A THRILLING ROMANCE (1926): A silent two-reeler short is about an aspiring writer (Wanda Wiley) who chases after a couple of thieves who stole her purse, which sets off a chain reaction of comedic yet thrilling situations! A fun short film to watch! It was released by Century Film on July 14, 1926.

OH MARY, BE CAREFUL (1921): This film should've been called OH MARY STOP BEING A FLIRT! Mary Meacham (Madge Kennedy) is a college student who flirts with every single man in town. Seriously, she does! She lives with her man hating aunt Miss Myra, who has these weird test to see if a man is worthy of marriage. Well, Mary meets a handsome young tree surgeon named Morgan Smith (George Forth). She puts him thru some tests, and then tells her auntie that he's the one she wants to marry.

According to the Cinecon program, actress Madge Kennedy only made 27 silent films and only a handful survive, with this being one of them. Now supposedly that the film was made a number of years prior to 1921. It was produced by Goldwyn Pictures and released by the Pioneer Film Company on September 1, 1921.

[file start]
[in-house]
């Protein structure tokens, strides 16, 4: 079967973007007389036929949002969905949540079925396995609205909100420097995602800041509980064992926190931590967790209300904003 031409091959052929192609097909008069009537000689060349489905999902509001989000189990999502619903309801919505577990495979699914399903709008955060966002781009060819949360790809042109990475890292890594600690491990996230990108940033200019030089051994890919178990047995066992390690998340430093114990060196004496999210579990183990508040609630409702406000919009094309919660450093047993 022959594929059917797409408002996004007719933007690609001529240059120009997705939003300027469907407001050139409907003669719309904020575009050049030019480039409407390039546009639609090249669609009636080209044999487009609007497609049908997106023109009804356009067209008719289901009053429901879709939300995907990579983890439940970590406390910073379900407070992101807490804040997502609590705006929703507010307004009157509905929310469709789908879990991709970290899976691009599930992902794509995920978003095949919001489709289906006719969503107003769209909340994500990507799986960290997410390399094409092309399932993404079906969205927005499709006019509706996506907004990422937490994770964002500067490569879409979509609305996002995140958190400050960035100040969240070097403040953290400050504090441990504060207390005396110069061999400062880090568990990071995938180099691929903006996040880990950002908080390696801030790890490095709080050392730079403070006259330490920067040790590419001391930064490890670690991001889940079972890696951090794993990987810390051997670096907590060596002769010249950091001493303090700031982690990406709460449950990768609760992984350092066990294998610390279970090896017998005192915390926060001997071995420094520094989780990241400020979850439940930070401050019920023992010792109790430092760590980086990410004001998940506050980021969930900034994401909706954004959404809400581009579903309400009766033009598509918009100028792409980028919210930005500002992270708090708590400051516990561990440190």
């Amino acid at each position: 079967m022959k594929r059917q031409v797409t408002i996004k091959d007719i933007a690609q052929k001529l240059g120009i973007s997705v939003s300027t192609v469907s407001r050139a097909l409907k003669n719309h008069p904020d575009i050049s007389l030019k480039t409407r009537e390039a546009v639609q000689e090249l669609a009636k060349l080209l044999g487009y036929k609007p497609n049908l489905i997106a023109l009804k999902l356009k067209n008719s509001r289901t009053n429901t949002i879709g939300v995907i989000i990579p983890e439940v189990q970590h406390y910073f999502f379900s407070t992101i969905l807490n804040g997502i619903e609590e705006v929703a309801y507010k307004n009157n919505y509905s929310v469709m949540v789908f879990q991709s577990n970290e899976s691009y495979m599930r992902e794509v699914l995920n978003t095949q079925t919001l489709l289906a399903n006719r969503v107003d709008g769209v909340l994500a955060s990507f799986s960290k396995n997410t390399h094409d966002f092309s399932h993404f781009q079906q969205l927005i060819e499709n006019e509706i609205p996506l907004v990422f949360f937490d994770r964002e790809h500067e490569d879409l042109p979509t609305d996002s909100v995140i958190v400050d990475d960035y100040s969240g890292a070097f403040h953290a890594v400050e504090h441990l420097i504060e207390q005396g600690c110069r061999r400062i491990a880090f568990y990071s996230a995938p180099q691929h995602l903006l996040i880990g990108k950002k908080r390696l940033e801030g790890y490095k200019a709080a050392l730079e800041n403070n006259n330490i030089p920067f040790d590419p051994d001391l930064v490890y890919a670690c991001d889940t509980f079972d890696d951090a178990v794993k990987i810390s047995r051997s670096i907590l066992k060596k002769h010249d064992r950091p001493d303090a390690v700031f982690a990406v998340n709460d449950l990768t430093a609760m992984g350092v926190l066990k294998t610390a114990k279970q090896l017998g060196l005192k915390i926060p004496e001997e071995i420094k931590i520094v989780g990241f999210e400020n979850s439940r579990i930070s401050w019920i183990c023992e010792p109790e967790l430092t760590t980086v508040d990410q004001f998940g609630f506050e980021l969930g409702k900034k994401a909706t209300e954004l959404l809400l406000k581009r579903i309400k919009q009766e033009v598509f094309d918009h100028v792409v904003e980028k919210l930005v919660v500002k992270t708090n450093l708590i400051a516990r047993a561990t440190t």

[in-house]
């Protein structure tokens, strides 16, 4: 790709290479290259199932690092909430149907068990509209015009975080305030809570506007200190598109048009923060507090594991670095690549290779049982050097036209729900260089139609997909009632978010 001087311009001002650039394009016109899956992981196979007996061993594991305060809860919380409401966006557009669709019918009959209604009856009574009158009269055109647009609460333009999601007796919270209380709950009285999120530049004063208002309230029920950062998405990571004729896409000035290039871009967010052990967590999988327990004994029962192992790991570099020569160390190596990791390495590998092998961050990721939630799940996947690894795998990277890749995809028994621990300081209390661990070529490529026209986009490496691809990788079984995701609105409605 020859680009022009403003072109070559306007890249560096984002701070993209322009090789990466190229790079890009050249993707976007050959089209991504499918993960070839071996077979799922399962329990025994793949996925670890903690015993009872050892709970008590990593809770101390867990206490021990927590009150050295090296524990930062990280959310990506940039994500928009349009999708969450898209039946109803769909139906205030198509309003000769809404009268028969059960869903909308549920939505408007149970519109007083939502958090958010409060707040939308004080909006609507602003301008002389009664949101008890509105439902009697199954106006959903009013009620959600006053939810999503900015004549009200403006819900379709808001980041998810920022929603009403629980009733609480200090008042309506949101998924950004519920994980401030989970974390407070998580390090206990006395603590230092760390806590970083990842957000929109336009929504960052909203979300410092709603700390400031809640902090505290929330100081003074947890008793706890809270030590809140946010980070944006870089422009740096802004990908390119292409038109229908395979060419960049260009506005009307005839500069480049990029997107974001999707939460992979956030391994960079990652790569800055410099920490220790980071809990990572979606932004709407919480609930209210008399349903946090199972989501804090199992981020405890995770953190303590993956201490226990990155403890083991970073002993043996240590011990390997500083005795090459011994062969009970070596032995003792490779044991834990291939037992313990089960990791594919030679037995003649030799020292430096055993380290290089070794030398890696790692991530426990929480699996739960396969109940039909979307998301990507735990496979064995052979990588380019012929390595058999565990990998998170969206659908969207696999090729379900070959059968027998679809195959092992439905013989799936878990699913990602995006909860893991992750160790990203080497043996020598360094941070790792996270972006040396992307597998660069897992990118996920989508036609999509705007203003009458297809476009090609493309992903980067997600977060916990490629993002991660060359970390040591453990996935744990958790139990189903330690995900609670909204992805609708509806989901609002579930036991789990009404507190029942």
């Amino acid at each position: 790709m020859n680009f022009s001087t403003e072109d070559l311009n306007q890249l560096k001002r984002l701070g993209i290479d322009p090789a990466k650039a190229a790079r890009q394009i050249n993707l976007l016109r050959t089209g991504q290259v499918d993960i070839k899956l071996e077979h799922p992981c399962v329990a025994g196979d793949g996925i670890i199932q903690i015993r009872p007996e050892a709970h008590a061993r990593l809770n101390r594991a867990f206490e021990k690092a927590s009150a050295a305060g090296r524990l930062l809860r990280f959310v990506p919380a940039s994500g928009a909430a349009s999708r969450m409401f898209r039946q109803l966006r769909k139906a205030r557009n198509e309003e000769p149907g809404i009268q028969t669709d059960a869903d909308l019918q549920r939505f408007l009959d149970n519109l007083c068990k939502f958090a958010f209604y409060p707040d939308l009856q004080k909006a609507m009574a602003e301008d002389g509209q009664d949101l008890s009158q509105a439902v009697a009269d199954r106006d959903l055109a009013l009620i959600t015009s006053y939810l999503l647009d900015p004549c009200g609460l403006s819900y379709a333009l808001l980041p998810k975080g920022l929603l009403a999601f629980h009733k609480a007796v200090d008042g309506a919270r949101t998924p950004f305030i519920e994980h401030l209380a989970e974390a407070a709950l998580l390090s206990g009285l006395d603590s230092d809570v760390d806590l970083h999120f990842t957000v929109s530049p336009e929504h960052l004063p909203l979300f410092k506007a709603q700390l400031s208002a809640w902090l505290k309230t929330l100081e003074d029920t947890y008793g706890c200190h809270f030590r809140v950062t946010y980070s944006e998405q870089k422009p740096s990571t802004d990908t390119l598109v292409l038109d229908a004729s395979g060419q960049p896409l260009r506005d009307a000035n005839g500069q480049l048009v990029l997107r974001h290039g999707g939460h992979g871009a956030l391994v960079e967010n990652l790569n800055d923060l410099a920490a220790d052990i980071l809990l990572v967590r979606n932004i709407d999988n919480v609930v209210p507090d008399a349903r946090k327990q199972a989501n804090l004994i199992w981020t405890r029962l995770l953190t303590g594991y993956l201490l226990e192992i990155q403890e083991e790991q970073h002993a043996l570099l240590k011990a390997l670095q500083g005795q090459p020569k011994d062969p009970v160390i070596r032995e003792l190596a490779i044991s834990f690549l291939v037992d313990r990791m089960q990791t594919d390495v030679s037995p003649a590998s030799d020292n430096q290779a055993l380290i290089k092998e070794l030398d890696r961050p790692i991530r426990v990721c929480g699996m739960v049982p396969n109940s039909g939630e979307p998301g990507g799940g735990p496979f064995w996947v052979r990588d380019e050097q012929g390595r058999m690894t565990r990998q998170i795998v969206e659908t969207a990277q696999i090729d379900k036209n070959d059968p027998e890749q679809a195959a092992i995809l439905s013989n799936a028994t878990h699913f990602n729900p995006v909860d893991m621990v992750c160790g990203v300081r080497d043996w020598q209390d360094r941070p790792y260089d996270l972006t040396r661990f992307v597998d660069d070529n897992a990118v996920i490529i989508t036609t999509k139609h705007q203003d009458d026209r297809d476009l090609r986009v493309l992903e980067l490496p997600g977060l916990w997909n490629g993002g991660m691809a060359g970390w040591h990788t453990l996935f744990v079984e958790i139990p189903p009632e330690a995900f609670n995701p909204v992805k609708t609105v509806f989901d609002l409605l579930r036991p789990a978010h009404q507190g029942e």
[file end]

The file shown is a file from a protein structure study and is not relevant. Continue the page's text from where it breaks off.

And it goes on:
APRIL LOVE (1957): Chicago troubled youth Nick Conover (Pat Boone) is sent by his mother to live with his Aunt Henrietta Bruce (Jeanette Nolan) and Uncle Jed Bruce (Arthur O'Connell) on their horse farm in Kentucky. Soon Nick meets the neighbors, the Templetons, and their younger daughter Liz (Shirley Jones), who takes a liking to Nick right from the get go. However he has his eyes on her older sister Fran (Dolores Michaels), but she has a boyfriend already. The four of them spend time together, eventually leading Nick to the charms of Liz, especially she coaches him in the big horse race at the country fair.

Filmed in color and full of singing and dancing, this was one of my favorite films of the festival. Boone was great, but Jones was just amazing! She sang well but she was quite a looker back then! OK she was cute and hot at the same time! But the movie was a real joy to watch! Unfortunately it's not on Blu-ray or DVD yet! Boo! After the screening, both Boone and Shirley participated in a fun and informative Q&A! Afterwards Shirley Jones was signing copies of her book in the theatre lobby! And in case you were wondering, of course I bought a copy!

After a hour dinner break, it was back to the theatre to see...